I learned that our oceans are in pretty bad shape. Since industrial-scale fishing began in the late 1800s, 85% of the world’s fisheries have become fully exploited, overexploited or have collapsed, according to Seafood Watch. Oil spills, fertilizer and pesticide run off, and acres of floating garbage add to the list of threats to our fish habitats.
At the same time, the demand for seafood is greater than ever. According to the Worldwatch Institute, globally we’re consuming nearly eight times as much seafood as we did in 1950. It’s impossible for our natural fish stocks to keep up.
As a result, over the last 25 years, aquaculture, or fish farming, has grown exponentially. In China for instance, aquaculture production has increased 900% since 1970, according to the Food and Agriculture Organization (FAO) of the United Nations. In the US, half the seafood we eat is now farm raised.
So, what to buy for dinner?
Overfishing is the biggest problem with wild-caught seafood. We’re catching fish two and a half times the sustainable level.
Fishing equipment itself can wreak havoc on ocean ecosystems. Bottom trawls and dredges drag across the seafloor and destroy fragile fish habitats, similar to clear-cutting a forest.
Bycatch is also a big concern. Fishing nets and longlines catch sea creatures by mistake. Every year, hundreds of thousands of turtles, whales, dolphins, seabirds and other animals die when they get tangled in driftnets or caught on longline hooks. The shrimp industry is especially guilty; for each pound of shrimp caught, as much as six pounds of other species might be thrown away.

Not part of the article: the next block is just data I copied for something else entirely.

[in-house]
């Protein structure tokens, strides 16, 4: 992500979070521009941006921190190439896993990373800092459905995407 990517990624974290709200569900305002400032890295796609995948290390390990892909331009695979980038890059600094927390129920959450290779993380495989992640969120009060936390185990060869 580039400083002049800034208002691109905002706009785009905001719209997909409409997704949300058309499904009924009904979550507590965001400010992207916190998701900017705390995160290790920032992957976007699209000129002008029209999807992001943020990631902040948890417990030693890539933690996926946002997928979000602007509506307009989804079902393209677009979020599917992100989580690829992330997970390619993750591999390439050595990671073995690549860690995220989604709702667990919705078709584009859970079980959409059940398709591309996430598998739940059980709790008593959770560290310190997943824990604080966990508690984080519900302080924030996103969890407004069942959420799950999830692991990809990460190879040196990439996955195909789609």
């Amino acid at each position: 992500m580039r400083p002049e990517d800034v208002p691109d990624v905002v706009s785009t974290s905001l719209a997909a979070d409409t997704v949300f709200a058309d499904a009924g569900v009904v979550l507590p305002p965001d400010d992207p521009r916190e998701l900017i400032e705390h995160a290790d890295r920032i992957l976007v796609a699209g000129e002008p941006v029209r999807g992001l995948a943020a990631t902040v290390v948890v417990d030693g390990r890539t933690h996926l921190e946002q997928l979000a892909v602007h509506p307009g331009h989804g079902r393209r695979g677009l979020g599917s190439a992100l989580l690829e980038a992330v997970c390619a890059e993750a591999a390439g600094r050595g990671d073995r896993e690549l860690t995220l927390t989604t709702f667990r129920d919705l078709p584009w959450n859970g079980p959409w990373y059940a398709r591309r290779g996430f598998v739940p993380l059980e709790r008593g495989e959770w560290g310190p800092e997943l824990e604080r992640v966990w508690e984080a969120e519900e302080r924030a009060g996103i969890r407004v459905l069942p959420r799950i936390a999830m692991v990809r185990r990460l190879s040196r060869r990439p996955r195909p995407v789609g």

Aquaculture has its own problems. Putting thousands of fish in crowded net pens in open water can produce tons of waste that pollute local waterways and spread disease to wild fish. Pesticides, antibiotics and other chemicals used to control diseases and parasites can spread into the local environment, not to mention the contaminants they put in the fish itself.
Inevitably, some fish escape from the open pens. Escapees can potentially mix with wild species and cause genetic changes and possible extinction.
Local habitats may also be destroyed. In tropical countries, mangrove forests are cut down to build fish ponds. When the ponds get polluted, they’re abandoned and a new section of mangrove forest is cut down.
Here are three tips I’m using to help me find the “right” fish:
1. Choose seafood caught in US waters. Today, 91% of the seafood we eat in the US is imported, yet US fisheries are the most sustainably managed in the world, according to the National Oceanic and Atmospheric Administration (NOAA). US fisheries are scientifically monitored and legally enforced under strict standards of sustainability. Buying fish caught or raised here is a good first step.
2. Look for MSC and ASC logos. The Marine Stewardship Council (MSC) certifies and labels wild-caught seafood, and the Aquaculture Stewardship Council (ASC) certifies and labels farm-raised seafood. The World Wildlife Fund established these organizations to encourage sustainable fishing practices and help consumers make informed seafood choices. We should use them.
3. Download Seafood Watch’s free mobile app. You can use it at the grocery store or in a restaurant to help you make on-the-spot decisions. The app gives you “best option”, “good alternative” and “avoid” suggestions. It also can help you find stores and restaurants near you that sell sustainable seafood.
Tonight for dinner I’m grilling the rainbow trout I bought at the Co-Op. Yum.